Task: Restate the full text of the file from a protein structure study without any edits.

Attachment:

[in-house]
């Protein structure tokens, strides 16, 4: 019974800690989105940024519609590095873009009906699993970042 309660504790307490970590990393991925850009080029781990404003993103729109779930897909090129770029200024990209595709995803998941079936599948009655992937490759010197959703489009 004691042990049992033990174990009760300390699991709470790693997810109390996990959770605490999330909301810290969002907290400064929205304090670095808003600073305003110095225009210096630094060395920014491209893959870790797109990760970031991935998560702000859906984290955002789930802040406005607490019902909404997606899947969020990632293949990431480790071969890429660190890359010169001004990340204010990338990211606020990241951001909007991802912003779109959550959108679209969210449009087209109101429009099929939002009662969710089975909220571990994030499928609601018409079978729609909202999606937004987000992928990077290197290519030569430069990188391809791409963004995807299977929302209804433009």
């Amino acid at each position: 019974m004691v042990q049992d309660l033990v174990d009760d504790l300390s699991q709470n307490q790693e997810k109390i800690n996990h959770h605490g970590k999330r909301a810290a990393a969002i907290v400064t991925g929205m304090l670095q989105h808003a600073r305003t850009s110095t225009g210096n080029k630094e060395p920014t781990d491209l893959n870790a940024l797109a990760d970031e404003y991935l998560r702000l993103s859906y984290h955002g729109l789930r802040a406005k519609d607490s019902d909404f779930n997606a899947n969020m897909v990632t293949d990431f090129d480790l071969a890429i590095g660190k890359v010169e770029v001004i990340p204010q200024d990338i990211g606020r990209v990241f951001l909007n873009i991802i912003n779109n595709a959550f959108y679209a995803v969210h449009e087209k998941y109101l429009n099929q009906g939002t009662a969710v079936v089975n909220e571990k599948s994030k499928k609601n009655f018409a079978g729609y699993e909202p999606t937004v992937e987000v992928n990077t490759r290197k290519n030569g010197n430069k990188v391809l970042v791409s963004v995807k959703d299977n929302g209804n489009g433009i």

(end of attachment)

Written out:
[in-house]
């Protein structure tokens, strides 16, 4: 019974800690989105940024519609590095873009009906699993970042 309660504790307490970590990393991925850009080029781990404003993103729109779930897909090129770029200024990209595709995803998941079936599948009655992937490759010197959703489009 004691042990049992033990174990009760300390699991709470790693997810109390996990959770605490999330909301810290969002907290400064929205304090670095808003600073305003110095225009210096630094060395920014491209893959870790797109990760970031991935998560702000859906984290955002789930802040406005607490019902909404997606899947969020990632293949990431480790071969890429660190890359010169001004990340204010990338990211606020990241951001909007991802912003779109959550959108679209969210449009087209109101429009099929939002009662969710089975909220571990994030499928609601018409079978729609909202999606937004987000992928990077290197290519030569430069990188391809791409963004995807299977929302209804433009």
């Amino acid at each position: 019974m004691v042990q049992d309660l033990v174990d009760d504790l300390s699991q709470n307490q790693e997810k109390i800690n996990h959770h605490g970590k999330r909301a810290a990393a969002i907290v400064t991925g929205m304090l670095q989105h808003a600073r305003t850009s110095t225009g210096n080029k630094e060395p920014t781990d491209l893959n870790a940024l797109a990760d970031e404003y991935l998560r702000l993103s859906y984290h955002g729109l789930r802040a406005k519609d607490s019902d909404f779930n997606a899947n969020m897909v990632t293949d990431f090129d480790l071969a890429i590095g660190k890359v010169e770029v001004i990340p204010q200024d990338i990211g606020r990209v990241f951001l909007n873009i991802i912003n779109n595709a959550f959108y679209a995803v969210h449009e087209k998941y109101l429009n099929q009906g939002t009662a969710v079936v089975n909220e571990k599948s994030k499928k609601n009655f018409a079978g729609y699993e909202p999606t937004v992937e987000v992928n990077t490759r290197k290519n030569g010197n430069k990188v391809l970042v791409s963004v995807k959703d299977n929302g209804n489009g433009i």